There’s a story told about Joe McCarthy—not the right-wing senator from Wisconsin, but the manager of the great New York Yankees teams of the 1930s and ’40s. McCarthy dreamed that he had died and gone to heaven, where St. Peter told him to assemble an all-star team. McCarthy was excited: he’d have Christy Mathewson and Walter Johnson, Honus Wagner, Lou Gehrig. Just then, the phone rang. It was Satan challenging McCarthy to a game. “You haven’t got a chance of winning,” McCarthy exclaimed. “I’ve got all the players.” “Oh, I know that,” Satan answered. “But I’ve got all the umpires.”

The umpire can have a huge impact on how the game turns out, as the Supreme Court’s self-described umpire-in-chief, John Roberts, has shown. But the chief justice ignores this when he celebrates the fact that today’s Court is the first without even a single justice who has served in elective office, claiming that drawing on the lower courts for justices—as opposed to drawing on Congress, governors’ offices, and the Cabinet—has shifted the Court from “fluid” considerations of “policy” to the “more solid grounds of legal argument.” In the Affordable Care Act cases, where the Court narrowly upheld the individual mandate while imposing new and potentially significant limitations on Congress’s commerce and spending clause powers, he wrote that the Justices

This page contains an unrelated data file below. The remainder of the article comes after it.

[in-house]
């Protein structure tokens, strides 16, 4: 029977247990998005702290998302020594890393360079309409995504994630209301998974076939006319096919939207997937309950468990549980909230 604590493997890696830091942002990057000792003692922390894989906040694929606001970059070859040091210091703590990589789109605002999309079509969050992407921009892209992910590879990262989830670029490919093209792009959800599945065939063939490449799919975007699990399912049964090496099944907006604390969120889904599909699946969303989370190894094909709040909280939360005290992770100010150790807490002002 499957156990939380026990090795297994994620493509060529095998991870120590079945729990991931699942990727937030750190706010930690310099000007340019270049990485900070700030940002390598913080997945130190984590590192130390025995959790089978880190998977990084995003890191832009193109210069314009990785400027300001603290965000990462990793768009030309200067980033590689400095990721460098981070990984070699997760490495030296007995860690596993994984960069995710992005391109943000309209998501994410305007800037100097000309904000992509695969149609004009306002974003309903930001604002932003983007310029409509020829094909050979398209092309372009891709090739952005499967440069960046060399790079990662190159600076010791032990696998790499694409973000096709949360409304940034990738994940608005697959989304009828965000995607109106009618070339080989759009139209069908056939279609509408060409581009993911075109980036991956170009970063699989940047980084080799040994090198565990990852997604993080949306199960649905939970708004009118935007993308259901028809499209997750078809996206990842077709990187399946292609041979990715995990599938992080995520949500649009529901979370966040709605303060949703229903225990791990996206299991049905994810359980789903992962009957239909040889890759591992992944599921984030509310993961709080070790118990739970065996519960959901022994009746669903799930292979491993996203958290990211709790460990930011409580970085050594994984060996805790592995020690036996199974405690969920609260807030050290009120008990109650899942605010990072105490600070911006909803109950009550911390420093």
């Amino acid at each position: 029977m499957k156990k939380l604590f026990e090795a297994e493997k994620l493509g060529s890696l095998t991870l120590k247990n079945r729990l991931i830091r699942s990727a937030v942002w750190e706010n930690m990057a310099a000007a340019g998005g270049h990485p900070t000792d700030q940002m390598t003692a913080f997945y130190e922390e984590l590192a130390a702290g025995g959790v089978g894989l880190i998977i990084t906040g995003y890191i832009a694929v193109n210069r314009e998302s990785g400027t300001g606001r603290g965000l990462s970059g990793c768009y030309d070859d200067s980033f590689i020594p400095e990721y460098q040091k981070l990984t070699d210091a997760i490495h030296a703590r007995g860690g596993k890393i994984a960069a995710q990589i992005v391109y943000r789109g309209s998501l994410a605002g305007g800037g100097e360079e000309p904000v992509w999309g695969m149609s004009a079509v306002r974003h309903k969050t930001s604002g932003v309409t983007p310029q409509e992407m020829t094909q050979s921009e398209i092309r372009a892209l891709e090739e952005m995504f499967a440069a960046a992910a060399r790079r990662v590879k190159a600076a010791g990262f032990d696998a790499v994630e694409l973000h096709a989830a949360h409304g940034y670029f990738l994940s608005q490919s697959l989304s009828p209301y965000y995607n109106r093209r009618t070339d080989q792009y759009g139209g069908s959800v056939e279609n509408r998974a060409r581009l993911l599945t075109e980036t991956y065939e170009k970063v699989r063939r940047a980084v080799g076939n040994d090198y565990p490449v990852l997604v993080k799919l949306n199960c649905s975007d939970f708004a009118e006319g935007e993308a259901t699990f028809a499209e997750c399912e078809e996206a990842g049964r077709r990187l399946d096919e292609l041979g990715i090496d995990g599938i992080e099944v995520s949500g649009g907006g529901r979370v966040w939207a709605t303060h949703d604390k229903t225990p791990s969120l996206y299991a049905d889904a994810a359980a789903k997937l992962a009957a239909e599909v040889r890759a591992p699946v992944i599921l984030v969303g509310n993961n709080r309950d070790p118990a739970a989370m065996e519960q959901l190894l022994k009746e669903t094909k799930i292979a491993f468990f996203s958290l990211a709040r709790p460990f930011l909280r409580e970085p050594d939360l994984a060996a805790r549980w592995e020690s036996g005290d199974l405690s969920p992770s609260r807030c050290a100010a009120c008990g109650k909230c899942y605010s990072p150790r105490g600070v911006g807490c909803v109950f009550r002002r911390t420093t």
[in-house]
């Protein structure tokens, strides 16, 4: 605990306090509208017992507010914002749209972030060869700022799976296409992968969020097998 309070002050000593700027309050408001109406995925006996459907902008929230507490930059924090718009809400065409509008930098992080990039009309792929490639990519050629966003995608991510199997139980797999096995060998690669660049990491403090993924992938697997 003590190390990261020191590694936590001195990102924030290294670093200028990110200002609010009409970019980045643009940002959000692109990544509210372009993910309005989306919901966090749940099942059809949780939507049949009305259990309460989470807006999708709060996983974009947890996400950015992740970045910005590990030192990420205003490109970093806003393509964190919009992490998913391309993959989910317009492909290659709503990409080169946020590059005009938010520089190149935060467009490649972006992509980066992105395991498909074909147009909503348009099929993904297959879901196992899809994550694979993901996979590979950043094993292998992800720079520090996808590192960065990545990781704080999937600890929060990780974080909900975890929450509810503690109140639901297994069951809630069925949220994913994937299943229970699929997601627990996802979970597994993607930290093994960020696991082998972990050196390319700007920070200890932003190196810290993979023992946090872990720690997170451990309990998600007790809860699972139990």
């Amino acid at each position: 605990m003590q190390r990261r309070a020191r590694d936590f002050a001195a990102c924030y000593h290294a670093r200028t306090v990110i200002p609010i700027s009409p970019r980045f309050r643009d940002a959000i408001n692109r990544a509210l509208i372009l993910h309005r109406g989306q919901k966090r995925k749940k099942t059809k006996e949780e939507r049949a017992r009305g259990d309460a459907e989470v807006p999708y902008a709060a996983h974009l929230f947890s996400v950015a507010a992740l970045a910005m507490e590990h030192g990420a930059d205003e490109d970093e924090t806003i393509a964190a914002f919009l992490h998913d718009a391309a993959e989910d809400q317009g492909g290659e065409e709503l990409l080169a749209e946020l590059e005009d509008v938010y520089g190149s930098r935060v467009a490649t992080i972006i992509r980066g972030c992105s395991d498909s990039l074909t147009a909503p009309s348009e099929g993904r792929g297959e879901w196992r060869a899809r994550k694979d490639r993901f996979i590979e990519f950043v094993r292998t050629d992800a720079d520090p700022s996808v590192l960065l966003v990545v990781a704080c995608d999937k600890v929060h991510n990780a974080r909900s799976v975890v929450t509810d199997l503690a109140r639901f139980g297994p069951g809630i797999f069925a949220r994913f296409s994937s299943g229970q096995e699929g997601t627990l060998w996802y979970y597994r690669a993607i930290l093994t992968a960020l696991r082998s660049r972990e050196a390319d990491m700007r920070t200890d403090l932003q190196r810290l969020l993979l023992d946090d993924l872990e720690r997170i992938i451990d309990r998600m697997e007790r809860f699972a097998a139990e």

possess neither the expertise nor the prerogative to make policy judgments. Those decisions are entrusted to our nation’s elected leaders, who can be thrown out of office if the people disagree with them. It is not our job to protect the people from the consequences of their political choices.

But given how much judges influence policymaking, one of the most important consequences of the people’s political choices is the composition of the courts themselves—and not just the Supreme Court. This past term, the Supreme Court issued opinions in 65 cases after oral argument, the fewest since 1953–4, when it decided Brown v. Board of Education. But the federal courts of appeals disposed of more than 57,000 cases in the year ending last September, and the federal district courts of more than 300,000. The judges serving on these lower courts have tremendous leeway on a range of matters, from sentencing individuals in federal criminal cases to determining whether a plaintiff’s claim of discrimination is plausible enough to proceed to discovery and trial. Federal laws and policies concerning everything from consumers’ rights to privacy to labor protections are enacted by our nation’s elected leaders, yet they often are only as effective as the judges who apply them, case by case.

Thus one of the most important legacies a president leaves behind is the judges who continue to shape the law for decades. Federal judges serve for life, and Justice John Paul Stevens’s distinguished career—he was nominated by President Gerald Ford and served from 1975 until shortly after his 90th birthday in 2010—is a reminder that judges can live a very long time. Earlier this year, Judge Wesley Brown, nominated to the federal district court in Wichita, Kansas by President John F. Kennedy in 1962, died while still serving at the age of 104.

The nomination and confirmation process that put Brown on the bench 50 years ago has become increasingly politicized and dysfunctional in the quarter-century since the failed nomination of Robert Bork turned filling the federal bench into a blood sport. Though public attention naturally focuses on Supreme Court seats, much of the real action concerns seats on the thirteen federal courts of appeals and the 94 district courts.